Articles



Dr Eoin Daly and Dr David Kenny: Government blocking of legislation is constitutionally dubious

Dr Eoin Daly, lecturer in law at NUI Galway, and Dr David Kenny, assistant professor of law at Trinity College Dublin, examine the Government's use of the "money message" to control legislation.

Published 14 June 2019

Irish Legal Heritage: A bigamist’s mixed-marriage declared null and void

On 15 August 1857, Maria Theresa Longworth and Major William Charles Yelverton got married in a Catholic Church near Rostrevor. They had previously married in Edinburgh on or about 13 April 1857 according to Scottish law; however, Theresa refused to cohabit with Major Yelverton until they were married according to her own Catholic religion.

Published 14 June 2019

Dr Eoin Guilfoyle: Before sentencing guidelines, we need sentencing information

Dr Eoin Guilfoyle, teaching associate in law at University of Bristol Law School, considers proposals to introduce sentencing guidelines in Ireland.

Published 12 June 2019

Dr Kevin Sweeney: The right to information in criminal proceedings

Dr Kevin Sweeney, author of Arrest, Detention and Questioning: Law and Practice, explores the law in Ireland and the EU on access to information in criminal proceedings in his article for Irish Legal News.

Published 10 June 2019

Irish Legal Heritage: The couple facing execution

On 9 June 1976, Marie and Noel Murray were convicted of capital murder and sentenced to death.

Published 7 June 2019

Irish Legal Heritage: The swindling judge removed from office

In 1830, Sir Jonah Barrington became the only High Court judge to be dismissed from office by the House of Commons and the House of Lords.

Published 31 May 2019

David Taylor: Who decides where a child in care should live?

David Taylor, solicitor in the child and family law team at Comyn Kelleher Tobin, considers a recent High Court judgment clarifying the powers of the District Court under the Child Care Act 1991.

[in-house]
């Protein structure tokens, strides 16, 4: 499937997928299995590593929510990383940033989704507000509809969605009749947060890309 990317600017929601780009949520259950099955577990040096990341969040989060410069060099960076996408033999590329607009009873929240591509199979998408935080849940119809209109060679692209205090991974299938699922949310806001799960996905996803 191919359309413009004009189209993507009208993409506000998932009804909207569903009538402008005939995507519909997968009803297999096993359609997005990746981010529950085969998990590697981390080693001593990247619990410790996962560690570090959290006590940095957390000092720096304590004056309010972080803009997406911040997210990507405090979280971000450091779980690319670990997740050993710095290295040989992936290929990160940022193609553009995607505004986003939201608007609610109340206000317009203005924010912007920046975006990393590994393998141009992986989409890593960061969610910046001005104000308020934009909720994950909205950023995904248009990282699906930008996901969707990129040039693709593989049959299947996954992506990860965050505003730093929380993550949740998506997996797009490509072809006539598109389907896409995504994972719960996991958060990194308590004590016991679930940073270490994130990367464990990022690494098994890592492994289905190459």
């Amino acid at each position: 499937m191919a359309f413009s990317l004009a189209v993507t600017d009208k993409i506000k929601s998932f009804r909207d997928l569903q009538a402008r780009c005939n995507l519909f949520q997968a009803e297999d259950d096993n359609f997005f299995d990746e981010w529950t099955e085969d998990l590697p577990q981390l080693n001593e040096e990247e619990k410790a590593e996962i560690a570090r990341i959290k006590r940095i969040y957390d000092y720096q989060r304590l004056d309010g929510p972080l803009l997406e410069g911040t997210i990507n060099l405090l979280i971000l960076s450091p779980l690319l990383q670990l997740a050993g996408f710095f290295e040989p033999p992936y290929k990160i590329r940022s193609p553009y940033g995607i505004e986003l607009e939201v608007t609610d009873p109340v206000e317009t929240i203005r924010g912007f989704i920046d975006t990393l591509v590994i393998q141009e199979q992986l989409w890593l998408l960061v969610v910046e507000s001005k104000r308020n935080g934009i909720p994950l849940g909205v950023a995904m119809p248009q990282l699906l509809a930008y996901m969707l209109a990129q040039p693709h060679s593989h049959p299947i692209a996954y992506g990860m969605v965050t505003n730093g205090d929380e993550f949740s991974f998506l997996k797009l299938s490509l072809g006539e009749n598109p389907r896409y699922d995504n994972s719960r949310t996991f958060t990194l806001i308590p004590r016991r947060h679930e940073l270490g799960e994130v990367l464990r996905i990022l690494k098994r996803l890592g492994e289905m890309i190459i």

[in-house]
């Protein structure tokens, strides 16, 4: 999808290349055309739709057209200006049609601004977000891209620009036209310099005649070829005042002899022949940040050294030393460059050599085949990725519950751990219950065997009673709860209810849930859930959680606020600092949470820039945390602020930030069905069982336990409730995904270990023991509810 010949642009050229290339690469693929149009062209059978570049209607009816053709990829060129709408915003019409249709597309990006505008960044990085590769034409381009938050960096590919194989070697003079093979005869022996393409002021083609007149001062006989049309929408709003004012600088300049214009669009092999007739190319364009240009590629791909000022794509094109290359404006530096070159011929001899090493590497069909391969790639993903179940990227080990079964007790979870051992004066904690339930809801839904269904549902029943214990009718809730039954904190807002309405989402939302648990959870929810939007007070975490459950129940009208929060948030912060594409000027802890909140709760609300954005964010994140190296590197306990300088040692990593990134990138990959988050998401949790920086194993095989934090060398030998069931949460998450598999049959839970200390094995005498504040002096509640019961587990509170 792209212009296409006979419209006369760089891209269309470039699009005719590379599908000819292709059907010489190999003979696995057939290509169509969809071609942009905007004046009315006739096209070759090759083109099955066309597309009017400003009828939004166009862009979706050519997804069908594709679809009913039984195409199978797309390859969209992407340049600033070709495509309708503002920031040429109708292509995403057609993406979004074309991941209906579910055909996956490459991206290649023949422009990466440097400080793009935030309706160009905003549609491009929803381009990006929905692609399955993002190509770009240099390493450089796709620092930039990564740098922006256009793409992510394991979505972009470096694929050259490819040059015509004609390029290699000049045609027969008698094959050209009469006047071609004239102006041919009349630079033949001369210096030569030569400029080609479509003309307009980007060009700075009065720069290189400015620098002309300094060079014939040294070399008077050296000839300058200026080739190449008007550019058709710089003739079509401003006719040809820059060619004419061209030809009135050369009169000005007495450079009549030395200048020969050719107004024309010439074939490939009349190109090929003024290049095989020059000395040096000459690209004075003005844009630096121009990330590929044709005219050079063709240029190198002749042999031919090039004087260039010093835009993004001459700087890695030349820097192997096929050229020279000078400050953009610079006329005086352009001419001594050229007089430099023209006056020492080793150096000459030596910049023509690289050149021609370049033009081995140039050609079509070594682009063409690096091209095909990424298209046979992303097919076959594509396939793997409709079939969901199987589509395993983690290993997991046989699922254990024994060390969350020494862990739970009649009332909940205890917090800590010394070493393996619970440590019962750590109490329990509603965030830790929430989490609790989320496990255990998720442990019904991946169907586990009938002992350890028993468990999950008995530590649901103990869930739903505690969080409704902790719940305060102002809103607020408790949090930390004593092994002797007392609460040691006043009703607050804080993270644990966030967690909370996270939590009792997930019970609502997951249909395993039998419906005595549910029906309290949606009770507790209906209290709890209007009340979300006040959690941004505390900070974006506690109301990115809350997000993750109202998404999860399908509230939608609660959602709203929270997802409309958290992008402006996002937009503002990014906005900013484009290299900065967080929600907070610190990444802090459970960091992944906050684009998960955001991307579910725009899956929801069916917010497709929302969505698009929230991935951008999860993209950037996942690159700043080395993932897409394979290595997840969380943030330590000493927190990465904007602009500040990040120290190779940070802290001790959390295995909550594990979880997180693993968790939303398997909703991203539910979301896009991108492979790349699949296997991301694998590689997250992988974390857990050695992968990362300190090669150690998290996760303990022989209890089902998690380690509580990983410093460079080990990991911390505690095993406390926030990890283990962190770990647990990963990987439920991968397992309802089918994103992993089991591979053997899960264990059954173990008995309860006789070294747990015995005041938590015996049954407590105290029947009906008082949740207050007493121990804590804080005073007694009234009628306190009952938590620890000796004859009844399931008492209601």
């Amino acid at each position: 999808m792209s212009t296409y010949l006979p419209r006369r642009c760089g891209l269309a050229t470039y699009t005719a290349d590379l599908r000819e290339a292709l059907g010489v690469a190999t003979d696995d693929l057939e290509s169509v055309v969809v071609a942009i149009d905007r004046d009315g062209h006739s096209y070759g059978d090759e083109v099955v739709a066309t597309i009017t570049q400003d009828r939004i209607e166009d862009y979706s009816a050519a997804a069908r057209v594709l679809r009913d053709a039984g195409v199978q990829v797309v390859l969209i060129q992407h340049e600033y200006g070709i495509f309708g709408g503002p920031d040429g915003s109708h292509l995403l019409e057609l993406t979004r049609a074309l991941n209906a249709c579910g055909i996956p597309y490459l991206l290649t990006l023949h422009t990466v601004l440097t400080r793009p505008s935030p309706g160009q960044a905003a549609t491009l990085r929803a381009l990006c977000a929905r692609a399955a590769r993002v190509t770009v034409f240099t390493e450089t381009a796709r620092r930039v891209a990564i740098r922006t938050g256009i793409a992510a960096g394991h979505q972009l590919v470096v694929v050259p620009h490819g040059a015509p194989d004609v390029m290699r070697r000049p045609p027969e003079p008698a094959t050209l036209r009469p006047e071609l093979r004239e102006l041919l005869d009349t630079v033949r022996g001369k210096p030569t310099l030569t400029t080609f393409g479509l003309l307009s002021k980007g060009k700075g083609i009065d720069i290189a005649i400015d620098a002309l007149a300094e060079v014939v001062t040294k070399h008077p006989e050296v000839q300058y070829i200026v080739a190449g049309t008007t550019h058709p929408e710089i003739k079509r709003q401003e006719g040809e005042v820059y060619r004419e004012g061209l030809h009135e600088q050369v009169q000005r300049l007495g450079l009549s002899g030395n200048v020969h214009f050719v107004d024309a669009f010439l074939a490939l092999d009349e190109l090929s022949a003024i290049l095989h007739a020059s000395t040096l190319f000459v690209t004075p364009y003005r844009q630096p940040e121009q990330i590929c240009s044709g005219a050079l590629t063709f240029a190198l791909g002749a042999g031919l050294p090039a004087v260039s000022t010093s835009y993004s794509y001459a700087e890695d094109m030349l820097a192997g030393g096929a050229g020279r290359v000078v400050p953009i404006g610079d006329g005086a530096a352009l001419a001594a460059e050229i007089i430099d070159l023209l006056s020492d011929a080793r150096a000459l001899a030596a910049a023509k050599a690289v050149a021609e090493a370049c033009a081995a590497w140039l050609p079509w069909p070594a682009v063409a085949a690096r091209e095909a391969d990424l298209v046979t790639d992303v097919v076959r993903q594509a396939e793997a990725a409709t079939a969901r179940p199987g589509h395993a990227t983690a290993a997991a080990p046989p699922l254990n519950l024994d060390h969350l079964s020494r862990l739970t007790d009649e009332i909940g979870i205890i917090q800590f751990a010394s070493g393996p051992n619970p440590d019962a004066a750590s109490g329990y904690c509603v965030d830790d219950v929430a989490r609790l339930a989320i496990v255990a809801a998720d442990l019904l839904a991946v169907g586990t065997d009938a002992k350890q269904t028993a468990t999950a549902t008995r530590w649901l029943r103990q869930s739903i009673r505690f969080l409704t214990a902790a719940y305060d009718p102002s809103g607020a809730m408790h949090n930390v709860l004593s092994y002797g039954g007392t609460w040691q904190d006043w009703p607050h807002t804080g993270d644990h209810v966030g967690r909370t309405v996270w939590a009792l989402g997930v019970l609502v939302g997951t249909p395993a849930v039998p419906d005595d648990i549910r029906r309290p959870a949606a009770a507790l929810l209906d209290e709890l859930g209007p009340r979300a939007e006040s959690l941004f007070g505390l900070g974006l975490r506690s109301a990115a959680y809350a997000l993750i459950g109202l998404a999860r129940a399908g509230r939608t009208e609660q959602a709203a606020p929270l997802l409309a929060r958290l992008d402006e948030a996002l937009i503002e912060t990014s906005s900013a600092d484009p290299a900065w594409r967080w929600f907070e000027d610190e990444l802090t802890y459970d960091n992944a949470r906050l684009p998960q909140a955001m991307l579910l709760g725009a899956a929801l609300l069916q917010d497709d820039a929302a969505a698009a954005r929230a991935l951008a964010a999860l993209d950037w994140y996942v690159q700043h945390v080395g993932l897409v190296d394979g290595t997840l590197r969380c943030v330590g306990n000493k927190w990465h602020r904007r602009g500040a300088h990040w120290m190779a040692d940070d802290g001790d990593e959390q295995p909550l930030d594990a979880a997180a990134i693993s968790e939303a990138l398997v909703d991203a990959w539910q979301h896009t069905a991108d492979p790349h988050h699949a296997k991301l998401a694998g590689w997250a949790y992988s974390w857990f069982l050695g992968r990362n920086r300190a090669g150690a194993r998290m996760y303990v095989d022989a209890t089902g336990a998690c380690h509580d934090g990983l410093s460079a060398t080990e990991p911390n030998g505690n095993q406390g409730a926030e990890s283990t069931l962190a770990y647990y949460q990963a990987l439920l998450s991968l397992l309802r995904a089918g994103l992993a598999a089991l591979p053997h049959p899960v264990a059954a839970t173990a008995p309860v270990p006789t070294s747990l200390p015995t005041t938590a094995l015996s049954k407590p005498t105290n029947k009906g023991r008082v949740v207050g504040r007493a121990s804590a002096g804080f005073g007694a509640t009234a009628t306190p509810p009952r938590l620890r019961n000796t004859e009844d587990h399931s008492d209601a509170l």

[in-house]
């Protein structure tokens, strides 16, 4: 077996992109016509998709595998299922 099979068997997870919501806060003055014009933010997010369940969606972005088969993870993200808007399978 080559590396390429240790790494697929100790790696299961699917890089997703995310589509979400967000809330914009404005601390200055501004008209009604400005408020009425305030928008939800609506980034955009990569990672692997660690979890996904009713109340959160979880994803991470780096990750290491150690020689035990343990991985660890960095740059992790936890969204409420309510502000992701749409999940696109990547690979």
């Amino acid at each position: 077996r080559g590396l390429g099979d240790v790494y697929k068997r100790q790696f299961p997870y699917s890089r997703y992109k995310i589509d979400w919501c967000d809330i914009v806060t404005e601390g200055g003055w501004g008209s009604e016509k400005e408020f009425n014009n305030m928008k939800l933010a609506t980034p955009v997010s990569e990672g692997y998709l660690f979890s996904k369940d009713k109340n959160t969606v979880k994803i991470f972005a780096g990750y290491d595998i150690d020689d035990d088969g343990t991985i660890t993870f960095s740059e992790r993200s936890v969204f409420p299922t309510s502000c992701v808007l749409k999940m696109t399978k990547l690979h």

Published 30 May 2019

Irish Legal Heritage: The hanging judge who ran out of rope

John Toler, the first Earl of Norbury, earned his reputation as “the hanging judge” during his time as a particularly callous judge in Ireland in the late 18th and early 19th century.

Published 24 May 2019

Philip O'Leary: Respect and fairness must be keystones of bank culture

Philip O'Leary, managing partner of FitzGerald Legal & Advisory, reflects on his recent appointment to the Irish Banking Culture Board (IBCB) and his role as chairman of the Legal Aid Board.

Published 23 May 2019

Ciaran O'Shiel: Social media and the 'ordinary reasonable reader'

Ciaran O'Shiel, associate in IP, media and data disputes at A&L Goodbody in Belfast, considers the consequences of a recent judgment of the UK Supreme Court.

Published 21 May 2019

Naomi Gaston: Challenger bank faces down fake news

Naomi Gaston, senior associate and head of banking and finance at Mills Selig, considers how businesses can protect themselves from the impact of "fake news" and rumours.

Published 17 May 2019

Ciarán Ahern & Patrick O'Neill: Positive changes to Irish immigration rules and regulations

Associate Ciarán Ahern and solicitor Patrick O'Neill in the employment, pensions and incentives team at A&L Goodbody examine recent changes to the Irish immigration regime.

Published 16 May 2019

Lucy Clarke: Major procedural changes introduced with the launch of new Commercial Hub

Lucy Clarke, associate in litigation and dispute resolution at Carson McDowell, writes on the launch of the new Commercial Hub in the Northern Ireland courts.

Published 16 May 2019

Irish Legal Heritage: Scold’s Bridle

The Scold’s Bridle or Branks was a form of punishment usually reserved for women who resisted subordination and didn’t conform to being a quiet and virtuous wife.

Published 10 May 2019

Scottish Legal Heritage: A scandalous divorce recalled

Our sister publication, Scottish Legal News, recalls a scandalous divorce case from just across the water.

Published 3 May 2019